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The Gross National Debt

Sunday, February 19, 2006

(Cross-posted at Daily Kos and my blog)

It's been a wild week over at Daily Kos.  We hate professional politicians.  We love professional politicians.  We hate liberal talking heads.  We think Kossacks are missing the point.  We post diaries to lift the spirits of our fellow Kossacks, designed to highlight the good and not the bad.  We witness the emergence of a Kossack "leader" (and hopefully get his point in the process), and we debate the ups and downs of actually winning in '06.  All the while we have had both excellent and downright goofy diaries on the birdshot-heard-round-the-world.

So now allow me to switch gears to a discussion of an issue that isn't sexy or necessarily inflammatory.  Money, politics, the power of potential reform, and the value of 624 hours.

In his Washington Post editorial, former Senator Ernest "Fritz" Hollings makes a simple and compelling case for a Constitutional amendment to drive substantive fundraising and finance reform.

There is a cancer on the body politic: money.

Indeed.  It's so obvious to all of us that money in politics, the need for money in politics and all the activities designed to ensure that money makes its way into politics and into the war chests of politicians is a corrupting issue.  Before reading the editorial, however, I had no idea how much of a politician's time is spent raising money:

When I came to the Senate in 1966, we invariably would have a vote scheduled for 9 a.m. Monday to be sure that we started the week at work. And the Senate regularly was voting Friday afternoon. Now you can't find the Senate until Monday evening, and it's gone again by Thursday night. We're off raising money. We use every excuse for a "break" to do so. In February it used to be one day for Washington's birthday and one for Lincoln's. Now we've combined them so we can take a week off to raise money. There's Easter week, Memorial Day week, Fourth of July week and the whole month of August. There's Columbus Day week, Thanksgiving week and the year-end holidays. While in town, we hold breakfast fundraisers, lunch fundraisers, and caucuses to raise funds. The late senator Richard Russell of Georgia said a senator was given a six-year term -- two years to be a statesman, two to be a politician and two to demagogue. Now we take all six years to raise money.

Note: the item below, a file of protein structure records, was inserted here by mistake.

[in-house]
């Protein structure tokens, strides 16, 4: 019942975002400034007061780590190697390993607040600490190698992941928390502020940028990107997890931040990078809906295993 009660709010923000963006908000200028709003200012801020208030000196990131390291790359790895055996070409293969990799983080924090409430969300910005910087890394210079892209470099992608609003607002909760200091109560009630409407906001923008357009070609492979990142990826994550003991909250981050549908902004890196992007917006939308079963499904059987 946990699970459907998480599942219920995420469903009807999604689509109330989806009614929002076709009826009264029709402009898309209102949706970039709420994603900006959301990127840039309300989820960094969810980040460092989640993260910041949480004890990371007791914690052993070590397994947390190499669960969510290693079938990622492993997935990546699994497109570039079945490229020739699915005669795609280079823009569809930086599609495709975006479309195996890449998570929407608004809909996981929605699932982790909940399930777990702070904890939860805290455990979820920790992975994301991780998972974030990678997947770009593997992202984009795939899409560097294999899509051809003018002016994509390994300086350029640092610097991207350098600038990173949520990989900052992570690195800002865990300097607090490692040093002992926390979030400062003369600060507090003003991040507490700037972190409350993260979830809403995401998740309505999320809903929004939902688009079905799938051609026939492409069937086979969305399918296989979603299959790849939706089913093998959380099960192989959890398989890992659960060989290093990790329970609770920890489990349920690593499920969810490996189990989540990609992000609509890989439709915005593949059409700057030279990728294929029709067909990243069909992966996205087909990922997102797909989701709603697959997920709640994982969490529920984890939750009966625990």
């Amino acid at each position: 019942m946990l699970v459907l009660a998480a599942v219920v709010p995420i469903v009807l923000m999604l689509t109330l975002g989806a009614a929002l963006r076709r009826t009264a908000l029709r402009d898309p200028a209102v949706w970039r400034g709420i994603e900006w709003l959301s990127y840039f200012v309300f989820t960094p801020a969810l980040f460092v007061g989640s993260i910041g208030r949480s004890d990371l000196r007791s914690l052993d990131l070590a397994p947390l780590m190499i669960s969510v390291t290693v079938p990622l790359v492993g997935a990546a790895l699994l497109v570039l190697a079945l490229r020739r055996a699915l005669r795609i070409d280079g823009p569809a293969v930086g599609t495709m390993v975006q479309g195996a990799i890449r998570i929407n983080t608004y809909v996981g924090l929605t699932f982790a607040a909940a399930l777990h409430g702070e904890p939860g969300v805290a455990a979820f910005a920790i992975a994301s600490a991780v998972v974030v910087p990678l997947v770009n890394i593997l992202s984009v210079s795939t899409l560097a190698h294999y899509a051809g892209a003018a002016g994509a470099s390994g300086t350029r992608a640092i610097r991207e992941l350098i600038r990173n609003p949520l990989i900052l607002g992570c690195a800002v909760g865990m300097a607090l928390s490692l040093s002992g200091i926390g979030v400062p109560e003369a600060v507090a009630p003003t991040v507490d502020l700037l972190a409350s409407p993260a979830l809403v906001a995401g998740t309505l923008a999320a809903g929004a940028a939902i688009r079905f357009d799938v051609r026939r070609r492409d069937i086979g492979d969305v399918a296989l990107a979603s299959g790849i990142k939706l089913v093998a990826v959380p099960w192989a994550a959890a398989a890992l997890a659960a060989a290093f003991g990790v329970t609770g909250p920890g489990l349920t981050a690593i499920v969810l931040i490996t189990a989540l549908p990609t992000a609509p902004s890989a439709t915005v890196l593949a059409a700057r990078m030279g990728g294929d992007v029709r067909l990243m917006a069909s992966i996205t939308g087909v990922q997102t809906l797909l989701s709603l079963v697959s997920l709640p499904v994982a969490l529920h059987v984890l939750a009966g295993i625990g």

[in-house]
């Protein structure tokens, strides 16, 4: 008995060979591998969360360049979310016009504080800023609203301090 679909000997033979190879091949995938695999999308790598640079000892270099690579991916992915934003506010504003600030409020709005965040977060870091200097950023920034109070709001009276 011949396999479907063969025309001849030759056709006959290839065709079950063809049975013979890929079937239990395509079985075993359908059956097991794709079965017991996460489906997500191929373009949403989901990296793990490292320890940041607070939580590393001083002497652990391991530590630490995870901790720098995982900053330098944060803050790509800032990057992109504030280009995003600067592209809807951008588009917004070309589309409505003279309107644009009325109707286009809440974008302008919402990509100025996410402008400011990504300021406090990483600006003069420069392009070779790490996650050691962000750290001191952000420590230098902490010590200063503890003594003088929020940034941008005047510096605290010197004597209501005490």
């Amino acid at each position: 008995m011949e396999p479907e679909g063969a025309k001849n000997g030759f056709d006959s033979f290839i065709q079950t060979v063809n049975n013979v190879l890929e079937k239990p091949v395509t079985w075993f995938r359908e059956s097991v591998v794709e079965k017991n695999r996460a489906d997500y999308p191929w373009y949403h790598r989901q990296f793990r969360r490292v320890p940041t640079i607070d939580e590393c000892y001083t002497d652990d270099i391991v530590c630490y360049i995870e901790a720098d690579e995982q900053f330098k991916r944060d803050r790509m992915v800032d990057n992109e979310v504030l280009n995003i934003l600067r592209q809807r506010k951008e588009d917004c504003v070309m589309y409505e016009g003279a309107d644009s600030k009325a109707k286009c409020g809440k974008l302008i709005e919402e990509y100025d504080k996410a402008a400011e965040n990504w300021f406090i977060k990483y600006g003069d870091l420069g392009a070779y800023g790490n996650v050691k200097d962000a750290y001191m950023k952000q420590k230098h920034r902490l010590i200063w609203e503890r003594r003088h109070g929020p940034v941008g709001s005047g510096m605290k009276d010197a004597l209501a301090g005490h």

Let's stop and contemplate that.  People like me, who are (thankfully) employed full-time and hold exempt (salaried, not hourly) status work 2,080 hours in a year.  In my case, 72 hours hours are paid vacation days.  I get 80 hours of paid vacation time and have the option of using 40 hours of sick leave.  If I took all of these optional hours, I would work 1,888 hours annually.

Since time is not altered for public officials, let's work with the same 2,080-hour baseline as in my example above (and yes, I know that many of us - including me - work many more than 40 hours a week - I had to compare somewhere). I'll be kind and only remove Fridays when the Congress is in session from a Senator's "real" work, for a total of 320 hours.  Christmas and New Year's holidays - 80 hours.  February President's week - 40 hours.  Easter week - 40 hours.  Memorial Day week - 40 hours.  4th of July week - 40 hours.  Entire month of August - 176 hours.  Columbus Day week - 40 hours.  Thanksgiving week - 40 hours.  That's a grand total of 816 hours which, when subtrated from the 2,080 baseline, yields total actual work of 1,264 hours.  If you're keeping score at home, this is what it looks like: